I take the same approach in my poetry/creative workshop – which is where those exercises came from in the book.
My goal isn’t to make everyone a poet. Like in the last example, my goal wouldn’t be to change a Muslim into a Christian, it would be to lay whatever truths I’ve found – through discovering my most authentic self – on the table, with love. So the artist, the nurse, the entrepreneur, the trash-man, the coal miner, no matter what philosophies or beliefs they hold, they all have a “hidden wholeness” or a “zone of genius” lying deep inside of them. Discovering this “truth” helps each person leave as a better version of themselves.
TAU: How long did it take you to write this book and how was the process?
GreyKid: Took a little under a year to collect all the poetry. I’d write 15 or 20 within 6 months. Then write another 40 or so in 3 months. Sometimes it flowed, sometimes it didn’t – during those times where it didn’t flow, i’d walk for miles and miles. I’d go to bars, to barber shops, to Waffle House, park benches with the homeless, shady underground tunnels with explorers, all of this with a little notepad to capture my own racing thoughts and what I noticed around me.
Being able to notice things outside of yourself is the first step in my opinion, to being human. Which I believe is the first step – being human that is – in any process.
TAU: Where are you currently in life right now, are you still grey?
GreyKid: (laugh) I’m always grey!
Although poetry has always been my first love, writing music took off much quicker. So the first 2 years was dedicated mostly to writing music and putting out my own musical offerings. I decided about 3 years ago to put more focus on my poetry, so I haven’t released any new music in about 2 years. I still plan on putting new music out, that will never stop completely, but poetry is my main squeeze (laugh) and where I’m most happy.
Currently, I’m exactly where I need to be in life. I wake up each morning and create. That’s all I wanted to do, which has created a desire to push others. Which is funny because through that process of pushing others its actually been pushing me.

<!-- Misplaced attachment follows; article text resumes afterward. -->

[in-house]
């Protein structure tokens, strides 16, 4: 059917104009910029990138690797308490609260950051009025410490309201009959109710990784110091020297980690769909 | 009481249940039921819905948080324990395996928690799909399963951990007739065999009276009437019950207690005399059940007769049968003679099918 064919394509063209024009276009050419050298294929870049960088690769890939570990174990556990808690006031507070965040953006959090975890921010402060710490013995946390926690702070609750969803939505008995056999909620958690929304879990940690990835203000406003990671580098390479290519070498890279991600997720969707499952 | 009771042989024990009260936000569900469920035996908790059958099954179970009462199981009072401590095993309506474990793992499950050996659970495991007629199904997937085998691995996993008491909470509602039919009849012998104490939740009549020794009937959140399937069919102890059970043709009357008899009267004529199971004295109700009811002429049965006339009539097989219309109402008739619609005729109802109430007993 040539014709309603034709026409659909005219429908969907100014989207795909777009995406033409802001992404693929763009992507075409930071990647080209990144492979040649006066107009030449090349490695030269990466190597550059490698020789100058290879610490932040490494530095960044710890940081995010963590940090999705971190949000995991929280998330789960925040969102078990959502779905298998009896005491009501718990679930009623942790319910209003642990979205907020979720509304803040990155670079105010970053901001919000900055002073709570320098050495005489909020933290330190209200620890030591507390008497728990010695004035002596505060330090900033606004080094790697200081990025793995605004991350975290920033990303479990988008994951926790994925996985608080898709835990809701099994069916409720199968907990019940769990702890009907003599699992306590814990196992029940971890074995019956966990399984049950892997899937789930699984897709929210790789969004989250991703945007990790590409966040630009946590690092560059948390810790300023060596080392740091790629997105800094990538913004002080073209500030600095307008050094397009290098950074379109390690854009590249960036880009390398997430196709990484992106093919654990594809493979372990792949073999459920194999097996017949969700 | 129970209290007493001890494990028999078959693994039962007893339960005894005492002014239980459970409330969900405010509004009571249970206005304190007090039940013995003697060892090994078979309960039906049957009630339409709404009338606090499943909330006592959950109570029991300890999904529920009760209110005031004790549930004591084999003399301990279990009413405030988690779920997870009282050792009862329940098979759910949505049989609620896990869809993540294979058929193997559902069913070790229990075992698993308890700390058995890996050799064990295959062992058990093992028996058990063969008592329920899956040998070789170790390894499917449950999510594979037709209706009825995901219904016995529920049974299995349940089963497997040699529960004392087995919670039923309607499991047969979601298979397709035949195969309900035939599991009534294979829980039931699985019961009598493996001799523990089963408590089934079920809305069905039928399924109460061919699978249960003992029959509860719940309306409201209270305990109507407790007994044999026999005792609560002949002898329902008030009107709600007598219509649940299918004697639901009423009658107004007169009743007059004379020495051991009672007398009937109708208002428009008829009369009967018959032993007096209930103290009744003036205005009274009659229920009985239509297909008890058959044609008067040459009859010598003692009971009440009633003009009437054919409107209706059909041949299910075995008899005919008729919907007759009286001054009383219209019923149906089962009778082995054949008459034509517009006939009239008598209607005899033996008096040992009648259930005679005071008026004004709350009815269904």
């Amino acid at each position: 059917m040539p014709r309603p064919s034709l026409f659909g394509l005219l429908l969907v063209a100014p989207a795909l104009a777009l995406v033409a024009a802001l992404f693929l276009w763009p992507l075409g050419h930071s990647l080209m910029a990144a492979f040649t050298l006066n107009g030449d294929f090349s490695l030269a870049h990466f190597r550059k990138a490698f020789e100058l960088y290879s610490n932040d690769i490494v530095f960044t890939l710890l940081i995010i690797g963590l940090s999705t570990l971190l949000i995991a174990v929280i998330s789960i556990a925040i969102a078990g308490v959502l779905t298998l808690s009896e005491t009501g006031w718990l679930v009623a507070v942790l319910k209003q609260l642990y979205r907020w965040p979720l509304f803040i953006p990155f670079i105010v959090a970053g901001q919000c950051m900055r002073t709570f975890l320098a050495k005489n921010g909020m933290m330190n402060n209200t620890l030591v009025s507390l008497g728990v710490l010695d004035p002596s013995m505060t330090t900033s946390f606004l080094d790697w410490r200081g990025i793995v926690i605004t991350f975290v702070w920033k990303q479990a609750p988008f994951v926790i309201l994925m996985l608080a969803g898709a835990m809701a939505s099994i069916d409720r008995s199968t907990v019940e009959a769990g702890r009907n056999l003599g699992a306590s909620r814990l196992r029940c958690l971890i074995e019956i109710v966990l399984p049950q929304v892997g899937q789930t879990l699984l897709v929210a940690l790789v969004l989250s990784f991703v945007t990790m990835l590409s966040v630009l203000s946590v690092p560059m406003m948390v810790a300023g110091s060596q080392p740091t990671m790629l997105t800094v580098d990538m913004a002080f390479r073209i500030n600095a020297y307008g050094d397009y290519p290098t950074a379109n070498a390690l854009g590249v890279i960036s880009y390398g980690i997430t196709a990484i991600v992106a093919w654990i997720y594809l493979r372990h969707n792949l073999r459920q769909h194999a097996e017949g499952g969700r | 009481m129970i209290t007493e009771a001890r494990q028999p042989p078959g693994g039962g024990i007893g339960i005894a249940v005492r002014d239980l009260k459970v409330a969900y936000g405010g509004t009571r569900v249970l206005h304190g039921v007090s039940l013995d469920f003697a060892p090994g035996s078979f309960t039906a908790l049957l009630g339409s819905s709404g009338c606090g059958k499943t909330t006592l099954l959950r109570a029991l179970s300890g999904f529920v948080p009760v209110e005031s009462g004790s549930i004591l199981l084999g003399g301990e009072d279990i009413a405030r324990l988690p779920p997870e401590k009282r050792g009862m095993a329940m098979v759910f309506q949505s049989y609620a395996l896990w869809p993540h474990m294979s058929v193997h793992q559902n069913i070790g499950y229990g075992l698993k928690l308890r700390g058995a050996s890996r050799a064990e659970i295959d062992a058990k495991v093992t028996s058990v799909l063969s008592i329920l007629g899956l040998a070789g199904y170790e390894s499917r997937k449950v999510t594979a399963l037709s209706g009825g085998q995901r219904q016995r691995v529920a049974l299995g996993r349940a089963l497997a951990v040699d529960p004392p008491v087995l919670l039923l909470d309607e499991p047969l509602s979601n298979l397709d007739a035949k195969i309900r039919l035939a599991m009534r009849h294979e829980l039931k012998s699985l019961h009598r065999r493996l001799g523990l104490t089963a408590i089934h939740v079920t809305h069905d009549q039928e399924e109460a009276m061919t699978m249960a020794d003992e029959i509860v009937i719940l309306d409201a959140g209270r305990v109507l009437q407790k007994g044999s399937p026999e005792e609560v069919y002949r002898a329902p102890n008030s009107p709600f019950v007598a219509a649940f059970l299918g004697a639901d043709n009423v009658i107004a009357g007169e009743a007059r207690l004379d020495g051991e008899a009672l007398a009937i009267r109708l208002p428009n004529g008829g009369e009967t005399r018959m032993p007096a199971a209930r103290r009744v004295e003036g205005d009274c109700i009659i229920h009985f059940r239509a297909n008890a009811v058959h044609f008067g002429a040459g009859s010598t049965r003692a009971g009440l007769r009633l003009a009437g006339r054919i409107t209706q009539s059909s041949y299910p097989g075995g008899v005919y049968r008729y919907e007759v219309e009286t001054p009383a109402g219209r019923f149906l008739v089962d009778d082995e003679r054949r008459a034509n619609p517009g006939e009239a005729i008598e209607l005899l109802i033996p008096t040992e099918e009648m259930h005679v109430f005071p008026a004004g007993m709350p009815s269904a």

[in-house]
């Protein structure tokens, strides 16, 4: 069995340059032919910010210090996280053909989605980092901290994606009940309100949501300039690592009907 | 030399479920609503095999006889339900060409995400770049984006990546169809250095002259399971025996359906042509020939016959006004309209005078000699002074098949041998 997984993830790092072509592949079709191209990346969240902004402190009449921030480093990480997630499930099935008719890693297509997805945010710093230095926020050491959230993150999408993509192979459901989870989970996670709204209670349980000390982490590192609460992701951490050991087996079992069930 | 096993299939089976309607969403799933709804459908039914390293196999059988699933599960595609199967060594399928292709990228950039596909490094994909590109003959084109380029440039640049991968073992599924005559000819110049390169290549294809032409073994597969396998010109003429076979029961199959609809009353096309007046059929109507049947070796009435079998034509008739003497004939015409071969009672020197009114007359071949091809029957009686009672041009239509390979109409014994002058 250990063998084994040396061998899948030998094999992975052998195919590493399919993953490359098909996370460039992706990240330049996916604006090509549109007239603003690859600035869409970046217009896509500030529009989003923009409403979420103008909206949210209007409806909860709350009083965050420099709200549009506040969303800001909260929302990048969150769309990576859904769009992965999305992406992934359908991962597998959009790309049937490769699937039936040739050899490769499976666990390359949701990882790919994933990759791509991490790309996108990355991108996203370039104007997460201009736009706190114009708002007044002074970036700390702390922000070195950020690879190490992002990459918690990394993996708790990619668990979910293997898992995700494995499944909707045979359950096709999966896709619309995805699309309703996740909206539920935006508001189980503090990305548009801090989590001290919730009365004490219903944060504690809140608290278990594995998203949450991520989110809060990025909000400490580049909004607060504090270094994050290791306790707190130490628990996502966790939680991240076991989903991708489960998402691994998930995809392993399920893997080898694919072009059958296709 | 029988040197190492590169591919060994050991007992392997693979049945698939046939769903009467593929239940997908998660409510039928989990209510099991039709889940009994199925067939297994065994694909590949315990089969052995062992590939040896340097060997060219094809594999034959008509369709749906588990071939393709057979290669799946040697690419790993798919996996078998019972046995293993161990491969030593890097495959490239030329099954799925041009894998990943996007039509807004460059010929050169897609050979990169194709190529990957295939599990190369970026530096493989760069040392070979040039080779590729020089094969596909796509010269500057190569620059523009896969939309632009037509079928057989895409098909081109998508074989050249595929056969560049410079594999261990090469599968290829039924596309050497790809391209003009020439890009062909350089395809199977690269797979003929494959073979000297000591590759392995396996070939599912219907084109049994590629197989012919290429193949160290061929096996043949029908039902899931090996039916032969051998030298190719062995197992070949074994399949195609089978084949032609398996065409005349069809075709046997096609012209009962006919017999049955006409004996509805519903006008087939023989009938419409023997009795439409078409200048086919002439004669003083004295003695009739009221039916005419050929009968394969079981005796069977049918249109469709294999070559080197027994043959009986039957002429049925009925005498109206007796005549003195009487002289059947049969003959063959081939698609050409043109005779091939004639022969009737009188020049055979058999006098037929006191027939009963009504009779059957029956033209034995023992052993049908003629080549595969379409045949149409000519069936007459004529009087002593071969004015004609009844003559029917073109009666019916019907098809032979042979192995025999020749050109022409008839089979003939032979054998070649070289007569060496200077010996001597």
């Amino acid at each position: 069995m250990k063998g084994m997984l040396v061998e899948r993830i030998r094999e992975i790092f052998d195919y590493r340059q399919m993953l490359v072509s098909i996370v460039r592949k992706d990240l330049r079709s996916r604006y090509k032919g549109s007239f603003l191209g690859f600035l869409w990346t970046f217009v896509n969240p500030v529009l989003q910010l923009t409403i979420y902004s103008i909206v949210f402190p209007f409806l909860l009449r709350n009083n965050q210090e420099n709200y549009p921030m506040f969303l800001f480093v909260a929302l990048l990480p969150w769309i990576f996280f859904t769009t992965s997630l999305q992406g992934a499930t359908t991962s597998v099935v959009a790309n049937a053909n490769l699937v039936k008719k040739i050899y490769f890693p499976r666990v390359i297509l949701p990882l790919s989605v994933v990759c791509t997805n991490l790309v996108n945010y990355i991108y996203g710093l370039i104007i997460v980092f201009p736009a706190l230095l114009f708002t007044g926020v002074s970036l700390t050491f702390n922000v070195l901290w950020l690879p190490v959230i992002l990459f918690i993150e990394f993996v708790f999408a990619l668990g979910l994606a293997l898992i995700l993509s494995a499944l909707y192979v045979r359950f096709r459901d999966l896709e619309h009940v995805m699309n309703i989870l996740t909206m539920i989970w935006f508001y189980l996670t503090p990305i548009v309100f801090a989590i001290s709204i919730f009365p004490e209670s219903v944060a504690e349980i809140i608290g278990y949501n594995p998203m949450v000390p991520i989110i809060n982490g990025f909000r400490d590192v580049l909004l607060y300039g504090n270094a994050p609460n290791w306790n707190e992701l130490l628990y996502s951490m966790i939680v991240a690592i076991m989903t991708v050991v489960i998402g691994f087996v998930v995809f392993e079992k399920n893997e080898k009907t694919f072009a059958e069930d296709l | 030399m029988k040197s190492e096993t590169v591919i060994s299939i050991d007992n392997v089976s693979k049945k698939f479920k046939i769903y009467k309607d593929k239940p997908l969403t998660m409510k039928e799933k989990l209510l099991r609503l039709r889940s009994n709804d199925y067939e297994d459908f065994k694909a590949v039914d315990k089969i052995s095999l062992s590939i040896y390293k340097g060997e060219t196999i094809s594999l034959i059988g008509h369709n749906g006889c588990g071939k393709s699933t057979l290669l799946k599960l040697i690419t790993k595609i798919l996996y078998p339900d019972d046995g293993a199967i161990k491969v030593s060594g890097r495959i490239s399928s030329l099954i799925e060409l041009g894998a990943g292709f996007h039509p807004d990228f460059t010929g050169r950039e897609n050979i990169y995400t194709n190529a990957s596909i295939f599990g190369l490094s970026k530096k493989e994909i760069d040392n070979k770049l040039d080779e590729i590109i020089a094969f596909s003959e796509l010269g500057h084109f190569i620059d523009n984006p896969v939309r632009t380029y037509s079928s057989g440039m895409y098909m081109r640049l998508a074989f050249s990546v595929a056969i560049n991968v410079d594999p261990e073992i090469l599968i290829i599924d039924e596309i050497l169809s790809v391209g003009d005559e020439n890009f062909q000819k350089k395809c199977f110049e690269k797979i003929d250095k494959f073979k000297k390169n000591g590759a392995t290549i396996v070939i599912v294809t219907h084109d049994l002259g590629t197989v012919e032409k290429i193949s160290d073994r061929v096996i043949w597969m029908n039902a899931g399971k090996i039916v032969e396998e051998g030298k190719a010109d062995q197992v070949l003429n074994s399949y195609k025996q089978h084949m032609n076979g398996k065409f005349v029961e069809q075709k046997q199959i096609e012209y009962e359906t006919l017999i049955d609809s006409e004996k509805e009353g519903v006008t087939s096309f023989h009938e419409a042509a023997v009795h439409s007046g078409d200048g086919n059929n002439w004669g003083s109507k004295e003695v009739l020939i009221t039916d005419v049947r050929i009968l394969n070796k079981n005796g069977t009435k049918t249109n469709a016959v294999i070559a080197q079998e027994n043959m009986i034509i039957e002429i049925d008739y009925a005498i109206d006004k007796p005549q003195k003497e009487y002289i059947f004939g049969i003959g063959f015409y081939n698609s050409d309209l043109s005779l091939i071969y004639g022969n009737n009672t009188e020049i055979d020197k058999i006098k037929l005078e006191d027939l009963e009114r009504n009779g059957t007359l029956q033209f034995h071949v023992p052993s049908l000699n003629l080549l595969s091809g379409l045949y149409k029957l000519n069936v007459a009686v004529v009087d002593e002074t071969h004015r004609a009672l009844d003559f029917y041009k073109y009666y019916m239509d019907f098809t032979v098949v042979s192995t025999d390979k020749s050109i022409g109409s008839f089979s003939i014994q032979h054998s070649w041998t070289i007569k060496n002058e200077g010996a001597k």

I have a pretty big project coming up which will be revealed sometime this year, but it’s all in an effort to push the culture of poetry forward. I feel every artist – no matter how content or unhappy he or she is in life – should push themselves beyond what they even believe is possible at some point in their career. This is how we keep the arts innovative and moving forward. Within that push, we inspire others and ourselves.
TAU: On page 21 you had a writers block, what made you still write about that experience? FYI that is one of my favorites.
GreyKid: Nice! I’m glad you liked it.
I wrote that in Cleveland, Tennessee while visiting a friend, J.Brian Miles. He had just bought part of a TV Network and got this big warehouse to create out of.
After I went up to see the space – it was crazy, like 2 Walmarts in one building – I left inspired to write. So I took a walk. I walked…and walked….and walked, but nothing solid came to me. A few good lines that would break apart as soon as I started to put pen to paper. This time though, it was weird because I felt like I wrote something but didn’t.
That’s what made me realize that every feeling or clever line wasn’t meant to be remembered or heard by many. Some of them were meant to live along the outer banks of our minds, which is what inspired the “writers block” poem on page 21.
TAU: How did you feel after you felt like you were finished with the book? Relief, Exposed, Naked, Happy, A calm before the storm.
GreyKid: I felt happy, excited, pumped up!
I think we should all celebrate finishing something, no matter the results or outcomes. Big or small. So before any bookstores wanted to pick it up, before any friends were down to shout it out via social media; me, my brother, Jazz, and a few friends all celebrated the finished product.
TAU: The riddle at the end of the book? They planted more Apple seeds. Or should I say how can I find the answer to the riddle?
GreyKid: It’s a riddle that’s missing a sentence (Laugh). It’s already pretty tough to solve, so I figured I’d leave a sentence out as well. A hint for ya though, “Each” is a big part of the puzzle.
TAU: Where can we buy this book?
You may find some Indie bookstores like StarLine Books or creative circles that carry the book as well.
I want to say Thank You to the Greykid for taking to the time out of his day to do this interview.